National Fisherman

The Cortez community is hosting a Bradenton benefit for the long-time commercial fisherman, who was diagnosed with throat cancer last year. The profits will help with his medical bills.

Gearing up for stone crab season, which begins in October, has been a little harder this year.

Mike O’Leary, 56, has been commercial fishing out of Cortez for more than two decades. Normally you would find him tending to his crab traps in the gulf or fishing the inshore grass flats, but recently something has been keeping him from getting out on  the water in his “ol’ wooden boat, Keegan,” which he named after his son. As O’Leary put it, he just doesn’t have the “giddy up and go” any more.

O’Leary, a fourth-generation Bradenton native, was diagnosed with cancer last year and is currently undergoing radiation therapy. While a life at sea offers many benefits — open air, liberty and landscape — health insurance isn’t one of them.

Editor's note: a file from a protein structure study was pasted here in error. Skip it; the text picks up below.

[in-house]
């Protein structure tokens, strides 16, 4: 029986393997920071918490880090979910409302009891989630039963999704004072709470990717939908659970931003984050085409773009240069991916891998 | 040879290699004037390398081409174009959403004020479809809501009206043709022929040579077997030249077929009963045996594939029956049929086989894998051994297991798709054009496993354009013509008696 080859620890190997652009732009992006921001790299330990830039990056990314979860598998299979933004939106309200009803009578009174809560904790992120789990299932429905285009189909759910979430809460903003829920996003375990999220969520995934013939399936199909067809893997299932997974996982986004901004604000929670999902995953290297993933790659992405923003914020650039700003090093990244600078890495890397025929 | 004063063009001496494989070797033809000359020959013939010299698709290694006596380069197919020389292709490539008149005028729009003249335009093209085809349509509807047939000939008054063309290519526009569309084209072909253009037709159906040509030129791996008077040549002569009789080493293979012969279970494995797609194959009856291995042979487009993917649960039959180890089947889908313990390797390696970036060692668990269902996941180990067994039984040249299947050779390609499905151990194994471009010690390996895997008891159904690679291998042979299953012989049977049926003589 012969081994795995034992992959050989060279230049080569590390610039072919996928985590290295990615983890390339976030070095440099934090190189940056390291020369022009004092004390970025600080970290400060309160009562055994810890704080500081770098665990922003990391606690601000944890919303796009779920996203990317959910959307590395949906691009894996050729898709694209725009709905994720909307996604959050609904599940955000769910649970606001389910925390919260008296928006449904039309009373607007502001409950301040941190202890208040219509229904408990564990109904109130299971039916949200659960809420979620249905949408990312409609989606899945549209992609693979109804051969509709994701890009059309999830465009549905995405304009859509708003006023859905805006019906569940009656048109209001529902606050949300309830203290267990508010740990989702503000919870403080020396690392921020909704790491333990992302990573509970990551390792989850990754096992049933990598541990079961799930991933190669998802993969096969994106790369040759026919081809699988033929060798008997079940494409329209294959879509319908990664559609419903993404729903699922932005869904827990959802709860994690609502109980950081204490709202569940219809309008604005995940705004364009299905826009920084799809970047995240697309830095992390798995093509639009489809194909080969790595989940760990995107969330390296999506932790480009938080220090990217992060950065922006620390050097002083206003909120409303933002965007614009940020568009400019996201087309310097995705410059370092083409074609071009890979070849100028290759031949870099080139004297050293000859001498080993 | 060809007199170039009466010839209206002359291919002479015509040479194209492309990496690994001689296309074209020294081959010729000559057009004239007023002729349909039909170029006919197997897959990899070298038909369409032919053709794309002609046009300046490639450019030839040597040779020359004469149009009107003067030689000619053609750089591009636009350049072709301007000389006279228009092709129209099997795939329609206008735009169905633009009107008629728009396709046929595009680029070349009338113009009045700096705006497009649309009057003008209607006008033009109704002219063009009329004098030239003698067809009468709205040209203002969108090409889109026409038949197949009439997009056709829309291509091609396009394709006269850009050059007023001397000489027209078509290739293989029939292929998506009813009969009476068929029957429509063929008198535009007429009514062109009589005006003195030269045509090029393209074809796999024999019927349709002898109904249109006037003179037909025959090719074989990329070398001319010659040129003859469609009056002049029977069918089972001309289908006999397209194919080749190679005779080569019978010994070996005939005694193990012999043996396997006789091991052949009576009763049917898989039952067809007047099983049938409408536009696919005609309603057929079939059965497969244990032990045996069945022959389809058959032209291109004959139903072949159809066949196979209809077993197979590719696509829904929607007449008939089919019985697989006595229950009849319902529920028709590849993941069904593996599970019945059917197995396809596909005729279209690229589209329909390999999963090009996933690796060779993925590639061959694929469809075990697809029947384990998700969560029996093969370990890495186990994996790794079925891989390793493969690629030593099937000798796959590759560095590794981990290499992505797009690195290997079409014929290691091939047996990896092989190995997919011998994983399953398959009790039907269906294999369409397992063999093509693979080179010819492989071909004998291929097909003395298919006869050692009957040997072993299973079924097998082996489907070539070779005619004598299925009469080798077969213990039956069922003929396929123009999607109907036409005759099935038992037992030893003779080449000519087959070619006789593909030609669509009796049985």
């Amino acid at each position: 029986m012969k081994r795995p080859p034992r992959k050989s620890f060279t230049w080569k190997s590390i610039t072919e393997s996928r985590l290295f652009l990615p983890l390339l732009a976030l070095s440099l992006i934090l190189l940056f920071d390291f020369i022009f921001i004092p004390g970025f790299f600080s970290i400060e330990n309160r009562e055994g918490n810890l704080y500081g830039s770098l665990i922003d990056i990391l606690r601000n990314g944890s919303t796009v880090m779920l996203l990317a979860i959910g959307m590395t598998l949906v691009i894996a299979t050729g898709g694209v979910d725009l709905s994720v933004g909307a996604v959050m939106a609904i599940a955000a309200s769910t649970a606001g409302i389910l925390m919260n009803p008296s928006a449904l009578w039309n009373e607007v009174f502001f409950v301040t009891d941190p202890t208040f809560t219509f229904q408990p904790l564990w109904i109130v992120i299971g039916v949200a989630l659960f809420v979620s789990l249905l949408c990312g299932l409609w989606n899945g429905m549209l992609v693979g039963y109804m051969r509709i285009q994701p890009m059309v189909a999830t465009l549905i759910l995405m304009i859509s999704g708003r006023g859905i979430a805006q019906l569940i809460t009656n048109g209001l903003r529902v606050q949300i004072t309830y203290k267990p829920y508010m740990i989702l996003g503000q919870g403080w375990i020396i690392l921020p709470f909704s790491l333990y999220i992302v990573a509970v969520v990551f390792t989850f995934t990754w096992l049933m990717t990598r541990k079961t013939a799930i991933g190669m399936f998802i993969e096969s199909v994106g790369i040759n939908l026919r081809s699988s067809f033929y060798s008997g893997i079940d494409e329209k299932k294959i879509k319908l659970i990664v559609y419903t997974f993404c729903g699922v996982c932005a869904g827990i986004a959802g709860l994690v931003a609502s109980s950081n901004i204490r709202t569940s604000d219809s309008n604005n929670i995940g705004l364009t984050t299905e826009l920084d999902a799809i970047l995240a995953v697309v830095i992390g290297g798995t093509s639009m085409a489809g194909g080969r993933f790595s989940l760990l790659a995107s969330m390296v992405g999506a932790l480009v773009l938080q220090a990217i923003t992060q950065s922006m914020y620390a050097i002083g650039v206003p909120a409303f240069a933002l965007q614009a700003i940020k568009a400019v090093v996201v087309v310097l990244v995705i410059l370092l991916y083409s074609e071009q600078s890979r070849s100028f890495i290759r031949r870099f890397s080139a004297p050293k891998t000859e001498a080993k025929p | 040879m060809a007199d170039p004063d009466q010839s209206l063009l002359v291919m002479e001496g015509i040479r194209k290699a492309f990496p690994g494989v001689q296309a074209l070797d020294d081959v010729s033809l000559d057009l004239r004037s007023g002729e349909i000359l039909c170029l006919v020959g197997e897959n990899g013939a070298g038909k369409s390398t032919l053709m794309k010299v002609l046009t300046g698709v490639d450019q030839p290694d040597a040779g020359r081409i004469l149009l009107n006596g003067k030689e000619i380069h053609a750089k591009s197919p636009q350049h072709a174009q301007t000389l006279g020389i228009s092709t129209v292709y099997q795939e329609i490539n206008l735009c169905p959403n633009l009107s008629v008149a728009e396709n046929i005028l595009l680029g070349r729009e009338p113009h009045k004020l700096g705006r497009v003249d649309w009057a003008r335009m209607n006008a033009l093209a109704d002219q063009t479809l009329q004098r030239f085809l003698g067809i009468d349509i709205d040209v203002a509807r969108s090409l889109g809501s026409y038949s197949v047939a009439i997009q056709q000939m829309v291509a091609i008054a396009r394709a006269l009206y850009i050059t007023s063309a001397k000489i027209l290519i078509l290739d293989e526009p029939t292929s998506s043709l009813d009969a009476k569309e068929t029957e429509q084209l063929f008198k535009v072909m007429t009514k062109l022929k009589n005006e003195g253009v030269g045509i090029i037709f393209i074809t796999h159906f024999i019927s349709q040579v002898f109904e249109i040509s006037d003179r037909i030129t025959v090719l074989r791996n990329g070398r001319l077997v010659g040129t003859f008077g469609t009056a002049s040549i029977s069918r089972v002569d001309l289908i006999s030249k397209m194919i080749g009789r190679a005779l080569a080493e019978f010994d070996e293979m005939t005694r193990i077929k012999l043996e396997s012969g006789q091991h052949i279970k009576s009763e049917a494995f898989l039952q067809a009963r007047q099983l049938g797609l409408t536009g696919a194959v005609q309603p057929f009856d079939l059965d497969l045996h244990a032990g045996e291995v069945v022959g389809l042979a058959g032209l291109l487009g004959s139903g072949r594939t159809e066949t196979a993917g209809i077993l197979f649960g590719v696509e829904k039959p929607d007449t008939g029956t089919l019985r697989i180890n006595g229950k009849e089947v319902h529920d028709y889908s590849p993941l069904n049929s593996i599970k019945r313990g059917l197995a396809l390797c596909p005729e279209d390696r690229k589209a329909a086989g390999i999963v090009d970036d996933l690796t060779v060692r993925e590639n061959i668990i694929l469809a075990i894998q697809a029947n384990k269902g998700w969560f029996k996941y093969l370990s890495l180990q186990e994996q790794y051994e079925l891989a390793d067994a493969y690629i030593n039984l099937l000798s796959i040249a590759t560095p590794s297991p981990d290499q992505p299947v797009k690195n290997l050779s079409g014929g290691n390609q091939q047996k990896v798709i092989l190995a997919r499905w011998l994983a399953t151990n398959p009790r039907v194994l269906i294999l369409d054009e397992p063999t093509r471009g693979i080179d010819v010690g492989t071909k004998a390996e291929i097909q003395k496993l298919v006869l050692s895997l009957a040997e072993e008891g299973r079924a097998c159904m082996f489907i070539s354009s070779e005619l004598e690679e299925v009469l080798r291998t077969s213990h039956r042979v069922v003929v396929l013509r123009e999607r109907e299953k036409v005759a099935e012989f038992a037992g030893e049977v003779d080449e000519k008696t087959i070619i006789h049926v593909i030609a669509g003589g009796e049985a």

“It’s been hard,” O’Leary said. “I want so badly to get out there and get to work, but I’m just too weak. Instead I’ve been having an Andy Griffith bonanza.”

Read the full story at Bradenton Patch>>

Inside the Industry

The Center for Coastal Studies recently announced that Owen Nichols, Director of the Center for Coastal Studies’ Marine Fisheries Research Program, has been selected as this year’s recipient of the John Annala Fishery Leadership Award by the Gulf of Maine Research Institute. 

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Cummins  announced the opening of a new Alaska service location on Kodiak Island last week that will serve as a service and support location for commercial marine applications.

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